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BLOOD SLAVES: New California legislation could free dogs that supply the blood sold to most animal hospitals

The dogs are bled every couple of weeks, sometimes more frequently, and their blood is sold for millions of dollars to animal hospitals, which use it for surgeries.

TERI SFORZA: They’ve been dubbed “blood slaves.” Rows of sleek greyhounds peeking, wide-eyed, from wire pens. They escaped the punishing racing world to be kept captive in “closed-colony” animal blood banks for as long as a year. They’re bled every couple of weeks — sometimes more frequently — and their blood is sold for millions of dollars to animal hospitals, which use it for surgeries that save other animals’ lives…

Closed colonies are the only legal way to obtain vital animal blood in California — a practice denounced as cruel and inhumane by activists who’ve been trying to end it for years. In 2019, they came quite close: A bill that would have legalized a human-like, volunteer animal blood donation system sailed through the Legislature with unanimous support and landed on the governor’s desk — where it was vetoed by Gov. Gavin Newsom because it didn’t go far enough…

Enter Assembly Bill 1282, a bipartisan answer to Newsom’s call. Dubbed the California Pet Blood Bank Modernization Act, it would allow commercial blood banks to use volunteer dogs and cats for donations rather than captives, and eventually phase out the closed-colony production model completely…

In addition to adding a time frame for phasing out closed colonies — within 12 months after data shows that volunteer blood banks are producing enough to allow the switch — the new bill doles out responsibility for managing the new system to both the California Department of Food and Agriculture and the Veterinary Medical Board.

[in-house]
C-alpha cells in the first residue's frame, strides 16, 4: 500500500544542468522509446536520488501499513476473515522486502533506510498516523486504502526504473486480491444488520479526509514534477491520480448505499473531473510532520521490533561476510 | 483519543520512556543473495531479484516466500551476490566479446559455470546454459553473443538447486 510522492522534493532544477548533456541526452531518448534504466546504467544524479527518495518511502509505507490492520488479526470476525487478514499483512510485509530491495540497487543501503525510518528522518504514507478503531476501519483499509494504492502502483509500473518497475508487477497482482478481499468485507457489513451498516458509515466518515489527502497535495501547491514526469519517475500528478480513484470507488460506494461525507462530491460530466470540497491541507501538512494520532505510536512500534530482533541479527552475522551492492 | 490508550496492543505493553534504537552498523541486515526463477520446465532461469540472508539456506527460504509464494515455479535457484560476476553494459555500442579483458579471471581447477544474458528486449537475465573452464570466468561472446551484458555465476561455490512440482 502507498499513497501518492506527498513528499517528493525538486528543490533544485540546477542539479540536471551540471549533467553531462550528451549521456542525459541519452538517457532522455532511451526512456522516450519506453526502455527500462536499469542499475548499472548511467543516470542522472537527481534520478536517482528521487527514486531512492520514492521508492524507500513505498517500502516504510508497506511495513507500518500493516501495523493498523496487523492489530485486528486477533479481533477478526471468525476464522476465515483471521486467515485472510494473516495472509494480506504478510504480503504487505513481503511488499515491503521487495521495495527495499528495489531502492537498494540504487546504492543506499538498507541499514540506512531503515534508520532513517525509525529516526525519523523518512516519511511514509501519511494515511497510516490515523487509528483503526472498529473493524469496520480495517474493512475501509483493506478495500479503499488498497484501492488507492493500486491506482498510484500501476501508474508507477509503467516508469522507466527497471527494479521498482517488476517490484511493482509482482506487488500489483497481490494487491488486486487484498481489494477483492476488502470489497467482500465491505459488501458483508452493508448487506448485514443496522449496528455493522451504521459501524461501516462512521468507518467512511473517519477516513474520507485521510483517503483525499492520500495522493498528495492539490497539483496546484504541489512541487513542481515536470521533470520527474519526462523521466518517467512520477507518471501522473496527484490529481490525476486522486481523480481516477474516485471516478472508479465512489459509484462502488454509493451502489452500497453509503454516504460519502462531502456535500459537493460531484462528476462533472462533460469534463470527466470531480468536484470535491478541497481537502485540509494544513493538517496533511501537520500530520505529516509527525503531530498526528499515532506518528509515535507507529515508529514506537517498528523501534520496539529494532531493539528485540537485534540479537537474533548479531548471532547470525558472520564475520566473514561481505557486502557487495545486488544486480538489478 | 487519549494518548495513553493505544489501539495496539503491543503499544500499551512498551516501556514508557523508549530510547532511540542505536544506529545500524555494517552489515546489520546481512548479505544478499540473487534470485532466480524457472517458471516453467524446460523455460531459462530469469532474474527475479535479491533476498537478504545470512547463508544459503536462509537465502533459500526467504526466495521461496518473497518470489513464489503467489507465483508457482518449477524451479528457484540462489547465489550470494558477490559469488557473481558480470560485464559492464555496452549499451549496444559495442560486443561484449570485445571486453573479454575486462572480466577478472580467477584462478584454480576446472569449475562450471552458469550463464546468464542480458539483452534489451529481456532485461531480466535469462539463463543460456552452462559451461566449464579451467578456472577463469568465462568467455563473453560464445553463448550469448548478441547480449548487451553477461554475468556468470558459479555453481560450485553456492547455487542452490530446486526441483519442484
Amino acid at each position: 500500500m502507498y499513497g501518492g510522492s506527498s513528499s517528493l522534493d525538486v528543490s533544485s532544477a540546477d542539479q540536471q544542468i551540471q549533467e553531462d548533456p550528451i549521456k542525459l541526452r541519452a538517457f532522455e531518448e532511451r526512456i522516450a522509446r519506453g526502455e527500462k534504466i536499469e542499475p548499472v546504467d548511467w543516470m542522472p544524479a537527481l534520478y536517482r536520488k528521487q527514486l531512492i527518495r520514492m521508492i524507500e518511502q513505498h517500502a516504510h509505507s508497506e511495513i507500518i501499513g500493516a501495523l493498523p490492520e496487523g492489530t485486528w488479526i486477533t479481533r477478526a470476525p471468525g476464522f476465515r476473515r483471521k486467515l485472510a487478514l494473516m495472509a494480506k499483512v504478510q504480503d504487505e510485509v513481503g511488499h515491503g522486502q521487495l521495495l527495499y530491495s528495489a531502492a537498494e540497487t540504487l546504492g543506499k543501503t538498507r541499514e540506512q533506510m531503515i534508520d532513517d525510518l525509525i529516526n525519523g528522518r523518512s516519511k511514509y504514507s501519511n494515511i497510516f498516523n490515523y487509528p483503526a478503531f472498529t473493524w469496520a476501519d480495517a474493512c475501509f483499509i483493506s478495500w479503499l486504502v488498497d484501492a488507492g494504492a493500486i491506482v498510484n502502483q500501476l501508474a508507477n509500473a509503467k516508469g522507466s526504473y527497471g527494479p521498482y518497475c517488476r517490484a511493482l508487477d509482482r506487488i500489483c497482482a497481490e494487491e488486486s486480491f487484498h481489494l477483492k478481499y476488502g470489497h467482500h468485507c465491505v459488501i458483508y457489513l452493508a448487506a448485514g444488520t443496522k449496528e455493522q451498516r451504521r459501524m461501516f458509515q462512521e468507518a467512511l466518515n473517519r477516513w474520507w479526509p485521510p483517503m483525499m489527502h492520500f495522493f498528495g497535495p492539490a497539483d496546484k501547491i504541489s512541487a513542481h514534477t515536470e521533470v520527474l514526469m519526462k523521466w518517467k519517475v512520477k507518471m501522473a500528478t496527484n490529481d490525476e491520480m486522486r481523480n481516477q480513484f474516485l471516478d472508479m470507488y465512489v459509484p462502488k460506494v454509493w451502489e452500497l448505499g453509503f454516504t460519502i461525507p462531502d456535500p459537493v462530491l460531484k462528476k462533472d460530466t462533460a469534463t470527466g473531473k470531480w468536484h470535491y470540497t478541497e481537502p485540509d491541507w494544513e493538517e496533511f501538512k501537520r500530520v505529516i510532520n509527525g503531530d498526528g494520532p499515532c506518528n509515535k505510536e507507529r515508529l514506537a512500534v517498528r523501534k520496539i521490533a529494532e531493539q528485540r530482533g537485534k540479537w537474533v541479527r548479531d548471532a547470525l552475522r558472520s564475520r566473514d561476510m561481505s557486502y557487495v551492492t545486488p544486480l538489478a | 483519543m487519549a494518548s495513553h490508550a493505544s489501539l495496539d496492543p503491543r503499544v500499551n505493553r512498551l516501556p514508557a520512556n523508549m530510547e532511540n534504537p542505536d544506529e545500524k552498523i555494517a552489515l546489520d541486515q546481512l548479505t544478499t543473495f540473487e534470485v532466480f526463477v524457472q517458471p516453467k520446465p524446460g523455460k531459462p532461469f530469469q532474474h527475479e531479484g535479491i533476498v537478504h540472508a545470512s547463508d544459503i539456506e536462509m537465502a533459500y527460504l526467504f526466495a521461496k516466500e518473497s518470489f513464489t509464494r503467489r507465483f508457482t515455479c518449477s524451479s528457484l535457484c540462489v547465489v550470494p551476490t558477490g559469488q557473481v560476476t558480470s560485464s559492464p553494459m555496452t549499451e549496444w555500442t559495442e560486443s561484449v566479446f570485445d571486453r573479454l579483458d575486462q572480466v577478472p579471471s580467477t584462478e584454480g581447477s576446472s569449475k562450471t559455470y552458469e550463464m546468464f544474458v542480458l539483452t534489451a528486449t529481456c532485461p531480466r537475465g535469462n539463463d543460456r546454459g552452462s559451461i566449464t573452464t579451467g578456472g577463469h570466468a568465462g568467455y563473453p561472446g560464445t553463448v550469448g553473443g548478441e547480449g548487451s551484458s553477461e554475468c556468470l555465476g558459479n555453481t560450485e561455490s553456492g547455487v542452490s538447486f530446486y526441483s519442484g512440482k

The vet board would control the licensing and registration of veterinarians who set up community blood banks to accept donations from volunteer animals, with permit fees set at $1,000 to cover the cost of inspections. The CDFA would continue its oversight of the blood and blood component products. The bill also would make public details that are now kept secret — such as how much blood is actually collected…

“We’re the only state that doesn’t allow community blood donations — it’s ridiculous,” said Judie Mancuso, founder and CEO of Social Compassion in Legislation, who has been trying to change the law for years… Regular pet owners might soon be able to volunteer their own Fidos and Fluffies to become lifesaving donors — after mandatory health screenings. Veterinarians would supervise new community blood banks… The bill must be heard in the Assembly by both the Business and Professional Committee and the Committee on Agriculture, and negotiation over details continues.

California has only two commercial animal blood banks, but they provide the overwhelming majority of the nation’s animal blood supply. One is the for-profit Animal Blood Resources International, which has offices in Northern California and Michigan. The other is the nonprofit Hemopet in Garden Grove, which has drawn the ire of People for the Ethical Treatment of Animals. Officials for both companies declined comment on the current bill, but Hemopet CEO Jean Dodds has argued that California requires licensed, closed-colony animal blood banks because they “provide a medically superior and safer blood supply.” SOURCE…

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